“Machines have less problems. I'd like to be a machine, wouldn't you?” Andy Warhol’s oft-quoted words were spoken in 1963, but he was neither the first nor the last celebrity to take an interest in the wonders of technology. Robots have been portrayed as anything from pleasant companions to job-stealing killing machines.

The oldest known design of a robot that survives is of a knight, sketched by Leonardo da Vinci. It could sit down and lift its visor. The industrial revolution, and the advent of machines in factories during the 1800s, lifted people out of poverty and allowed them to avoid heavy and dangerous work, and to devote themselves to more advanced tasks. Robotisation enabled mass production, giving everyone access to goods and services previously only available to the wealthy.

These days, Apple has onshored parts of its production to the US, where it is handled by industrial robots instead of low-wage labour. Companies as diverse as Google and Volvo are developing self-driving cars, and in China Foxconn has an army of robots in its first fully automated factory. Robots have become commonplace in the world of services. At the airport we check in and drop our luggage using robots, and on the stock markets lightning-fast algorithms have replaced the most polished brokers.

Robots and labour

But what does this mean for workers? Cybercom took time to talk with economist and robotics researcher Georg Graetz.

“Industrial robots have long been important for improving efficiency, but it was not until the 1990s that they became really cheap, and therefore a possible option for more sectors and industries,” explains Georg Graetz.

In their study “Robots at Work”, Graetz and his colleague Guy Michaels investigated how the use of robots in 17 countries has impacted productivity gains, employment growth and other variables. They found that productivity increased more where robot use was more widespread. Robots account for more than one-sixth of the total productivity growth of 2 % per year in the countries included in the study.

“We have not looked at ICT as a whole, but only where robots are involved. For me the results are interesting because robots do not yet make up a particularly large component of capital. This shows the potential in the future.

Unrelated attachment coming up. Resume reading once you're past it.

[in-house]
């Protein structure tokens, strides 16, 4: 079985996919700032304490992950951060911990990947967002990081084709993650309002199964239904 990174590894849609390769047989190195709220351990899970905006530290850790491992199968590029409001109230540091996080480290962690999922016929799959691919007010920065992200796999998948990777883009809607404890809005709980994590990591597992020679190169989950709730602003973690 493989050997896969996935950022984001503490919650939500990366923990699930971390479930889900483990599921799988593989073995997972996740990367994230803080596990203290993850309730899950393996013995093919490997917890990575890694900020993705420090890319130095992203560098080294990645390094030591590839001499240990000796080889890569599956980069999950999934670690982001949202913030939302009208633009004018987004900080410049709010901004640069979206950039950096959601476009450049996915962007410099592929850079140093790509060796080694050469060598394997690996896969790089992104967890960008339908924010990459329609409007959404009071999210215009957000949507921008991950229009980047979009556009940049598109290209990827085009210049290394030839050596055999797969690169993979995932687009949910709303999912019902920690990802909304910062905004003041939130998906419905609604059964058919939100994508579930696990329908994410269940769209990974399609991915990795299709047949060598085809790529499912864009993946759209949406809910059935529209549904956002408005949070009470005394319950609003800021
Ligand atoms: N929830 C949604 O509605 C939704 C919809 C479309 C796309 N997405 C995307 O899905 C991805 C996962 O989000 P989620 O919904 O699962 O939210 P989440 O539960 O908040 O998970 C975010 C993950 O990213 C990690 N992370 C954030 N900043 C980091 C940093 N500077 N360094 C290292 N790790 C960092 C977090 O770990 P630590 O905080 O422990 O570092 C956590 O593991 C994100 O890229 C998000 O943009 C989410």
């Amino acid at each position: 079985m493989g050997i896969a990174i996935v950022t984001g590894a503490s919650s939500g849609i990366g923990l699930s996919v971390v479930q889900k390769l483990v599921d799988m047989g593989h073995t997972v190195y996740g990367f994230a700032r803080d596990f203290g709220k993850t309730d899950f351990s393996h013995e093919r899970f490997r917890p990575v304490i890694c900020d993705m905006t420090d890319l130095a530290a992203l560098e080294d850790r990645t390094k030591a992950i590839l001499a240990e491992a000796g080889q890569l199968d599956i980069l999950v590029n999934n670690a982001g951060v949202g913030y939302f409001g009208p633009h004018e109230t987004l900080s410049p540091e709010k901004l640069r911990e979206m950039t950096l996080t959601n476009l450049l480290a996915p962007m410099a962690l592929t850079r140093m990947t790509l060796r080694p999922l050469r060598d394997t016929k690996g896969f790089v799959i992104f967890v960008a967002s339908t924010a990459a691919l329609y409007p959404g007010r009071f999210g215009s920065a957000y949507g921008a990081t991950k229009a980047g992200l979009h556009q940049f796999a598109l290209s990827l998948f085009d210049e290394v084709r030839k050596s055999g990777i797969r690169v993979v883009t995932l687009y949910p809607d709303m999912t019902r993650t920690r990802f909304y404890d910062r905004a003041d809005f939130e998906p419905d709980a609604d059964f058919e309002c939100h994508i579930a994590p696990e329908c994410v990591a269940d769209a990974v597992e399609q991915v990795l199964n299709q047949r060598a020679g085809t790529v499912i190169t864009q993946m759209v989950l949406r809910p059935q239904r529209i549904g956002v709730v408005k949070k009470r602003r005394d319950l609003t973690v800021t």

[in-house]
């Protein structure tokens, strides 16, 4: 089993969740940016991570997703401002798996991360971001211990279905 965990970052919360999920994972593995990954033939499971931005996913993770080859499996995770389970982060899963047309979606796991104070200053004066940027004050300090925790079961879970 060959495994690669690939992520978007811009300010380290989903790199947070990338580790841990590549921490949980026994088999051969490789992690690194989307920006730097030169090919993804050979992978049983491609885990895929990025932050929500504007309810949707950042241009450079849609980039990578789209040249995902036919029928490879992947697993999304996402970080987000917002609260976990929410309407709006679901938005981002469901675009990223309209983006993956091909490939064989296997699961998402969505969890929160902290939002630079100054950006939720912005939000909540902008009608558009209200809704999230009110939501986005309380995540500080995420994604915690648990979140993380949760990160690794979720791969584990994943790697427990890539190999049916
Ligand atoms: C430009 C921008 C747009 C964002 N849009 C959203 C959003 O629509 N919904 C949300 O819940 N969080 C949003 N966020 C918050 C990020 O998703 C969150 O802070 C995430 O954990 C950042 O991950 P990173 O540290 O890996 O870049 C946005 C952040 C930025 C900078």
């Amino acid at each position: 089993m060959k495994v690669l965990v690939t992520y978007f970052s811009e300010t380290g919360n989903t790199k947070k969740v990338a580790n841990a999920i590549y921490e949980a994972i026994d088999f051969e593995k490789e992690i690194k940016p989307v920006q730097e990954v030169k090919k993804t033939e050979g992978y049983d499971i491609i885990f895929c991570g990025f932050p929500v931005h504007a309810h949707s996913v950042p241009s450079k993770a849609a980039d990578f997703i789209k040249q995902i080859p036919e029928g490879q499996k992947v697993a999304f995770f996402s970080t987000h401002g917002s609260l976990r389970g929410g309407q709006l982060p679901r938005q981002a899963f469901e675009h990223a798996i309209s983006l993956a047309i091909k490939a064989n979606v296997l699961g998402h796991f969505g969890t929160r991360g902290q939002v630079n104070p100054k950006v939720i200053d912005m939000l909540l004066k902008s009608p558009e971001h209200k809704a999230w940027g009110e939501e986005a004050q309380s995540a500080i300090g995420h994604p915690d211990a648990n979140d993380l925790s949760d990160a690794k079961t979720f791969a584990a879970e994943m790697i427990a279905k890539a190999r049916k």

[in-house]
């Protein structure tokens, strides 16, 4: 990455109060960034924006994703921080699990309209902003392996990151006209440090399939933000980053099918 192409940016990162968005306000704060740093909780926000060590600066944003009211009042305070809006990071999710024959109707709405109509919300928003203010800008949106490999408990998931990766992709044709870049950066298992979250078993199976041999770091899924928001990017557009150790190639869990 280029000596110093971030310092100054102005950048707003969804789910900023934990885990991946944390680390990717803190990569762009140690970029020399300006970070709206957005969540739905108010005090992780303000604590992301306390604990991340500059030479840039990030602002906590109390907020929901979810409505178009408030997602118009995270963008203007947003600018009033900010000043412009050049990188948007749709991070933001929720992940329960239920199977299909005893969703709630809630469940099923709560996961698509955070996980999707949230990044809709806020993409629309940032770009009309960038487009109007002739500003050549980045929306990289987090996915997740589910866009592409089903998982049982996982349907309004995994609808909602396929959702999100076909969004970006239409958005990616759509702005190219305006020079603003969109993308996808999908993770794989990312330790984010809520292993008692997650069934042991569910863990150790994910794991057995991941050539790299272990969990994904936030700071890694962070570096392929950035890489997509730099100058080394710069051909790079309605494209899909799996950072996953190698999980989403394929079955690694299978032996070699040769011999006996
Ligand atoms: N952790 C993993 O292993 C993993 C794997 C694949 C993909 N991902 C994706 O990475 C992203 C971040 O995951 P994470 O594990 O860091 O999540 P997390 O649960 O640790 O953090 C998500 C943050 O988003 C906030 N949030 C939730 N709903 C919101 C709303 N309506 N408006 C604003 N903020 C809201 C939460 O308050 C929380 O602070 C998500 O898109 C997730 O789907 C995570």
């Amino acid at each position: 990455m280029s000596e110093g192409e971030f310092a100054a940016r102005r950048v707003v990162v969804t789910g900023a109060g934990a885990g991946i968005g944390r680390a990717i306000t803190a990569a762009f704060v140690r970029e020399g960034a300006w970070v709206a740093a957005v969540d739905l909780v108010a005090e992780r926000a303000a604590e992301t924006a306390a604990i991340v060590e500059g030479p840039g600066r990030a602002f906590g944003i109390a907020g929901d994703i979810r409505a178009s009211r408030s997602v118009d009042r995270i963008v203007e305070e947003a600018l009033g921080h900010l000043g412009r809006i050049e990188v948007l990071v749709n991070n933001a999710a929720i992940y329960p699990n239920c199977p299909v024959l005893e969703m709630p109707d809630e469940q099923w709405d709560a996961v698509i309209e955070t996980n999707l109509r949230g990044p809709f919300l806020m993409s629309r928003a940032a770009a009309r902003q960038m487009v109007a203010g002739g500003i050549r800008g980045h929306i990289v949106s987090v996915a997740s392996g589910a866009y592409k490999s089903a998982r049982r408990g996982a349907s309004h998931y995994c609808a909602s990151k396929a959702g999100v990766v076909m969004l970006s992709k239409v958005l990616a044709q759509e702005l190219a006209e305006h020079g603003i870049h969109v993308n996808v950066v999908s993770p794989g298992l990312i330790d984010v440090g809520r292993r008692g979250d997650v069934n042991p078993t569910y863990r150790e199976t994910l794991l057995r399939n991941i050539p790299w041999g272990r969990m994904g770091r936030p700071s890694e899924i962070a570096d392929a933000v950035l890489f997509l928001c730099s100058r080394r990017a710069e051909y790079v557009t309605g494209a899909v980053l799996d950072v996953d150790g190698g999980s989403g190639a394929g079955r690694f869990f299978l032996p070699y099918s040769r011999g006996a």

Total hours worked unchanged

They also found that the increased use of machines had not led to a reduction in employment, and the effect on the total number of hours was zero.

“But when we broke it down into different groups, we saw that hours worked for people with higher
education increased, while the number of hours for the low-skilled had fallen.”

From this they concluded that robots are taking certain jobs, mainly low-skilled, but that new jobs are added.

“The main negative impact of the advance of robots – and technology in general – has been felt in occupations where you can easily write a program for the tasks. Repetitive, mechanical tasks that follow simple rules, such as industrial jobs, accounting and customer service are examples of occ­upations that have decreased. Meanwhile, more skilled occupations like system developer, programmer and robot operator have been added.”

The increased use of robots has improved productivity, which has led to lower prices for manufactured goods. This in turn leads to increased demand and more employees to meet customers' growing desire to buy these cheaper goods. The advent of robots has also resulted in even safer and better working environments and greater precision in the work.

Georg believes jobs that require
creativity, analytical skills or a degree
of judgement will not be outsourced to robots for a while. He also shows there are many types of jobs that do not require higher education, but that have still not been replaced by technology.

“Waiters and cleaners are roles that do not require much education but that are still difficult to automate, because they require skills and human and social interaction that are not easy to program.”

Important to keep up with developments

Georg Graetz says companies must keep up with new technology and evaluate how it may be relevant to their business, whether this is about cost savings or staying ahead of competitors. It is important to not be the last to adopt new, efficient technology.

“But decisions to adopt new technologies and reorganise a business are strategic, business-critical decisions that need to be thought through carefully.”

One benefit of new technology is that it is easier to put ideas into practice and start a business today. This does not require much capital and it is easy to reach out to customers through the internet. But for more people to take advantage of the opportunities we need a new vision of future educational strategies,” says Georg Graetz.

“Those responsible must think about how education should be adapted to better prepare people for new technologies. Courses on how to start a business and develop new services, I believe, must have a greater role from the very start of schooling. We need to intensify the focus on skills that are less likely to be replaced by robots, such as analytical abilities, creativity and social interaction, and also the ability to combine these skills.

Skilled jobs in research or the humanities are not as easy to reduce to computerised processes.

So even though Andy Warhol wanted to be a machine, it is not likely that we will see actors, designers, engineers, scientists or artists as robots in the near future.

Georg Graetz is an assistant professor at the Department of Economics, Uppsala University.

In addition to “Robots at Work”, he has published a number of papers such as “Rise of the Machines: The Effects of Labor-Saving Innovations on Jobs and Wages” (2015), and “A Question of Degree: The Effects of Degree Class on Labor Market Outcomes” (2015), both together with Andy Feng.